He Talked Of Jack The Ripper

Once the name “Jack the Ripper” had entered the public consciousness, from early October 1888 onwards, people began using it with abandonment and in all manner of circumstances.

The phenomenon of all the letters that were sent around this time – many of them bearing the signature of the dread ripper – was just one example of the way in which the extremely apt sobriquet was proving an irresistible allure to people all over the country.

The number of drunks who went about the streets claiming that they were the Whitechapel murderer and who were duly arrested – and in many cases rescued from the clutches of baying mobs – by police officers on the beat is another testimony to the allure of the moniker.

There is also evidence to suggest that several of the East End streetwalkers were using the scare, and the panic generated by it, to extort money from clients.

There were several reports of men going with prostitutes into the darker recesses of Spitalfields and Whitechapel, only to have the lady then demand money from them and threaten that, if they didn’t hand over the cash, then they would scream out and accuse the man of being Jack the Ripper.


Other women would use the name to get back at men they had fallen out with, or they might cry out that a client that they had just robbed was the ripper in order to cover their tracks and make a quick escape from the scenes of their crimes.

In an age when the majority of East End men carried pocket knives, this type of situation could quickly escalate into violence against the woman, and when, or if, the police were able to take the man into custody, it often boiled down to a case of it being his word against hers – or vice versa.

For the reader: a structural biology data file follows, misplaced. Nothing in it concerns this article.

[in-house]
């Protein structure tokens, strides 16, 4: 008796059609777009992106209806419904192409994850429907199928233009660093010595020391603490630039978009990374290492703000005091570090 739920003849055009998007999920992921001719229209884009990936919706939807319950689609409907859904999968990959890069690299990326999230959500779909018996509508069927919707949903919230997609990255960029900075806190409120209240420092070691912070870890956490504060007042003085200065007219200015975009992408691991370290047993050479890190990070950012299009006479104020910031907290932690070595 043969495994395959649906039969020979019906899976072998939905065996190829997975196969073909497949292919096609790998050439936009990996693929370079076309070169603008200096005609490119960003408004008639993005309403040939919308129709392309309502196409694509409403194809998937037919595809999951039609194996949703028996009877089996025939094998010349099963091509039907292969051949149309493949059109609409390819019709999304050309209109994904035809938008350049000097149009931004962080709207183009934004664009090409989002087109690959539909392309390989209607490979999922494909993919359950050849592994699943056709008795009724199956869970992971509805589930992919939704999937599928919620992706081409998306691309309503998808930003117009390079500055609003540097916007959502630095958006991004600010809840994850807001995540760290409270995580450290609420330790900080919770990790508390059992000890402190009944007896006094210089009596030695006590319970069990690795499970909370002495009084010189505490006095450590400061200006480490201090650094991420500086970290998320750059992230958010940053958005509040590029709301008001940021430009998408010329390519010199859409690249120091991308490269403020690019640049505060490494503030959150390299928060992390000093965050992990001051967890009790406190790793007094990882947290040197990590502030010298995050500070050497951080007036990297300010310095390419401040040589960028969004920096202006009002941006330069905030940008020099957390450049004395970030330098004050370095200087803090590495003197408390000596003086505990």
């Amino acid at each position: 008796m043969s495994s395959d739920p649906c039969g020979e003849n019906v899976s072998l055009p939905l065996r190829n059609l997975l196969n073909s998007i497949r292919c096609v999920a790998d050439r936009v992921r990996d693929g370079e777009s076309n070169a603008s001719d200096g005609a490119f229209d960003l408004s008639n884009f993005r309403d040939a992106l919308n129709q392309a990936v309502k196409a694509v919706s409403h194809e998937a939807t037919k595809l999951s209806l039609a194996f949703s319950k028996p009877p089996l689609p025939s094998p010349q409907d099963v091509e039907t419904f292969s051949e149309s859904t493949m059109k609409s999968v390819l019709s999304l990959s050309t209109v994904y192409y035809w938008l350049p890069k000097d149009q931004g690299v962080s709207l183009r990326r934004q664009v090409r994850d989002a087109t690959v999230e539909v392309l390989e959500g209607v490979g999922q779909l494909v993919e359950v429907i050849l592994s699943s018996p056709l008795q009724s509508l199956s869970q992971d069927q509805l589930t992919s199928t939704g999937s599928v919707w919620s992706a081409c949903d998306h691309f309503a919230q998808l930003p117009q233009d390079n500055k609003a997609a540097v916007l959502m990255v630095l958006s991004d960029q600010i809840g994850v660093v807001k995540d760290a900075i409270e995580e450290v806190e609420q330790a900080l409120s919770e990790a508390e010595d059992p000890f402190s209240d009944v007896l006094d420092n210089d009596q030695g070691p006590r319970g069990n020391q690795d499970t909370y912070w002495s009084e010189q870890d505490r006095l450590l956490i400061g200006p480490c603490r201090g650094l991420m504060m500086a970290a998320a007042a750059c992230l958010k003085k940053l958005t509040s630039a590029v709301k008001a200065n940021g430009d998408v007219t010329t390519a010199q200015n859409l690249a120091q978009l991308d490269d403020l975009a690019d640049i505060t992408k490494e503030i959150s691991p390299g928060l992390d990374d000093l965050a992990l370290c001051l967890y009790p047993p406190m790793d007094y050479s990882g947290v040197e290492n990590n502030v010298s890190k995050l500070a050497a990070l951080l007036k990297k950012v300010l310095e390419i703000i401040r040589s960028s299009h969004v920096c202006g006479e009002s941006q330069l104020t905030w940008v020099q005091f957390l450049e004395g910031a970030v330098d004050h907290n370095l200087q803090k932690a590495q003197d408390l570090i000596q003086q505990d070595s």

What is certain, historically speaking at least, is that the name of “Jack the Ripper” was still cropping up in East End crimes long after his murderous reign of terror had come to an end.

One such case appeared in The Illustrated Police Budget,  on Saturday, 1st July, 1899:-


“George Woodhead, giving an address in Wellington Row, Bethnal Green, was charged, on remand, before Mr. Cluer, with maliciously wounding Caroline Oliver, and stabbing her in the cheek with some sharp instrument.

The prosecutrix, who described herself as a charwoman, living at the Salvation Army shelter, Hanbury Street, Spitalfields, appeared to have been fearfully injured.

Women In a slavation army shelter on Hanbury Street.
The Salvation Army Shelter On Hanbury Street.


Her story was that when waiting about High Street, Shoreditch, after midnight on the 14th inst., she was accosted by the prisoner, who, she thought, was the worse for drink, and who, after some words, dragged her into a side thoroughfare, called Calvert’s Avenue.

There he behaved very violently towards her, frightening her by asking,  “Have you heard of Jack the Ripper?” and adding, “I am going to serve you as he did. I’ll cut your throat.”


She begged him not to hurt her, but he struck her in the face, knocked her down, kicked her about the head and body, and cut her with something sharp across the face.

He left her lying bleeding on the pavement, and she was afterwards found by Police Constable Budd, 435 G, who described her condition as “very shocking.”


From the description she gave of her assailant, he [the constable], when taking her to the station for medical help, communicated with other constables, and later the prisoner was brought to the station by another constable, who said the prisoner was loitering about the streets, and he admitted that he had “paid one woman” for robbing him of his watch and chain.

The prisoner denied that he was the man.

After medical evidence, the prisoner was committed for trial, but was allowed bail.”